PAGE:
Incorporating organic, nutrient dense foods into your diet

Now you might be thinking that raising your own chickens and making your own bread is a bit extreme -- and I'm not saying we should all go out and buy a chicken coop and grain mill -- but shouldn't we care and be more conscientious when it comes to the food that we put into our bodies? After all, if we don't take care of ourselves, then no one else will.

Why not start small as this family did? When one task becomes routine, move on to the next challenge. Before you know it, your family will not only learn how to be self-sufficient and appreciate their food but, best of all, be healthier for it.

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I recently attended a class at Green World Path, a company who manufactures organic and sustainable products for lawns, gardening, golf courses and farms. Every Thursday, from 6 until 7 p.m., they open their doors for others to learn and share different ways of living a more eco-friendly lifestyle.

The featured guest speaker that evening was Ivette Palomo from the Weston Price Foundation, a non-profit charity dedicated to restoring nutrient-dense foods to the human diet through education, research and activism. Yvette brought along her son and daughter to talk about how to eat organic on a budget and their current focus on eating foods that are nutrient dense, such as organic fruits and vegetables, unprocessed foods and meat and eggs from pasture-fed animals. She pointed out that they started small, first eliminating certain foods they knew were not healthy for them such as white flour and sugar. Then they went on to add quality foods to their diets, like grass-fed beef and organic fruits and vegetables.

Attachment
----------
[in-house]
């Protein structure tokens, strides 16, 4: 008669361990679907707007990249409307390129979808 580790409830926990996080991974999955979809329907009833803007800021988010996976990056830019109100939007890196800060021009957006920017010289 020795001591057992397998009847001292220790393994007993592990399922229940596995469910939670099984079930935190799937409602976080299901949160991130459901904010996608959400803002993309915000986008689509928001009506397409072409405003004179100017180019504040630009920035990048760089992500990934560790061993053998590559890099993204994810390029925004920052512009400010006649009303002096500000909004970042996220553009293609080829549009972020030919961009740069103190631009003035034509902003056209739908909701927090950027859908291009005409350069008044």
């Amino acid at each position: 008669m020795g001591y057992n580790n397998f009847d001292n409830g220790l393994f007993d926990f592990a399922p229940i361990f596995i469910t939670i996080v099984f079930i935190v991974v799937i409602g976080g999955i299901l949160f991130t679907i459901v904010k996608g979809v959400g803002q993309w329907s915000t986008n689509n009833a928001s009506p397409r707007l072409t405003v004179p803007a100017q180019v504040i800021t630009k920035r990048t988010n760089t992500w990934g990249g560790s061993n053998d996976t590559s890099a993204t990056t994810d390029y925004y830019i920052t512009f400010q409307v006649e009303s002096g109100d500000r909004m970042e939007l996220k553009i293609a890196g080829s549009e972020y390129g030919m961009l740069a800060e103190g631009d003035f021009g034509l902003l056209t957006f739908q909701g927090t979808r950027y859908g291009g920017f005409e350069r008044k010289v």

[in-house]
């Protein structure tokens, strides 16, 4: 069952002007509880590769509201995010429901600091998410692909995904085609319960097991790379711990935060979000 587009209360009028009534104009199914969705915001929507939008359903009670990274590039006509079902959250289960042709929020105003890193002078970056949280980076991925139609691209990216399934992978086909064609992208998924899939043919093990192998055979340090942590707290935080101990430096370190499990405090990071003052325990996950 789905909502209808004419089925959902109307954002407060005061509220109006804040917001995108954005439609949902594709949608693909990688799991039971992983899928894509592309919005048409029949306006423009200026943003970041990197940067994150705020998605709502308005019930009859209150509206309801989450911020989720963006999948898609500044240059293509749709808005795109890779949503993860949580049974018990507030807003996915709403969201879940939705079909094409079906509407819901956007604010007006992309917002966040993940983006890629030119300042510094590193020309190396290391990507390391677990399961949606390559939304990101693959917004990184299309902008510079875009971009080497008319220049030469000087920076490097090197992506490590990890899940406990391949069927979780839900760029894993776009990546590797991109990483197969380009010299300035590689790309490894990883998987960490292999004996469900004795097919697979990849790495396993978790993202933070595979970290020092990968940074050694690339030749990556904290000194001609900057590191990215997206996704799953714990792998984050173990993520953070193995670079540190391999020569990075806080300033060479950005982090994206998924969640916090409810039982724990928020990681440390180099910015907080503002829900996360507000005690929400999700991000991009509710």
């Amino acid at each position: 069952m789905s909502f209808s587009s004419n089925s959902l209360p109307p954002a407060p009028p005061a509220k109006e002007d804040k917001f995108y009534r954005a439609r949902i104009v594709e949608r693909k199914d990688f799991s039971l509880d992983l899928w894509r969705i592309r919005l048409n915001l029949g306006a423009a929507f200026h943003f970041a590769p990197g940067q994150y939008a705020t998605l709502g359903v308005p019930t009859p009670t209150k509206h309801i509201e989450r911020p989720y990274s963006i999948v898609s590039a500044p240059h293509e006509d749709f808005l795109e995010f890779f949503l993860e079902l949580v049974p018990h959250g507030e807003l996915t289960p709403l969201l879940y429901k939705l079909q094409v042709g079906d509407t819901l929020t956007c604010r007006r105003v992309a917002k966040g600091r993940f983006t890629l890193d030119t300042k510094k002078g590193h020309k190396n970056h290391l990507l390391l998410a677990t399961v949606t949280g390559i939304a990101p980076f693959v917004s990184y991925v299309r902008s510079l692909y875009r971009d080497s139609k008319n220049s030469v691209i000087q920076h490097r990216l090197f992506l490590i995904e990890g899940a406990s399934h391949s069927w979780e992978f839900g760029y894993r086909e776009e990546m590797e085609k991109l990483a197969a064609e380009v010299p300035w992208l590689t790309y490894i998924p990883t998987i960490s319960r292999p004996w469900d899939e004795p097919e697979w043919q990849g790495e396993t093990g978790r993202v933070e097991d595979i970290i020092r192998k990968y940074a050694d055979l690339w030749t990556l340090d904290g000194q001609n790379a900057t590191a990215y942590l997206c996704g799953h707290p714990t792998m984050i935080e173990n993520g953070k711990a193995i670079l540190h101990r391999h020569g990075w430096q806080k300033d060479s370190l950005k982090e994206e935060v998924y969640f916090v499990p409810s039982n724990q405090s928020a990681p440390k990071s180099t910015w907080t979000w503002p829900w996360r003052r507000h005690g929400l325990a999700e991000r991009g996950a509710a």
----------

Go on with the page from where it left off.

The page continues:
The Palomos then decided to raise their own chickens. Her son even brought a live chicken to the presentation, talking about how he is in charge of taking care of them and how important it is to have that connection with your food. After deciding to eliminate store bought bread from their grocery list, they learned the process of bread making, purchased a mill and the daughter now handles the task of making the family's bread from scratch.

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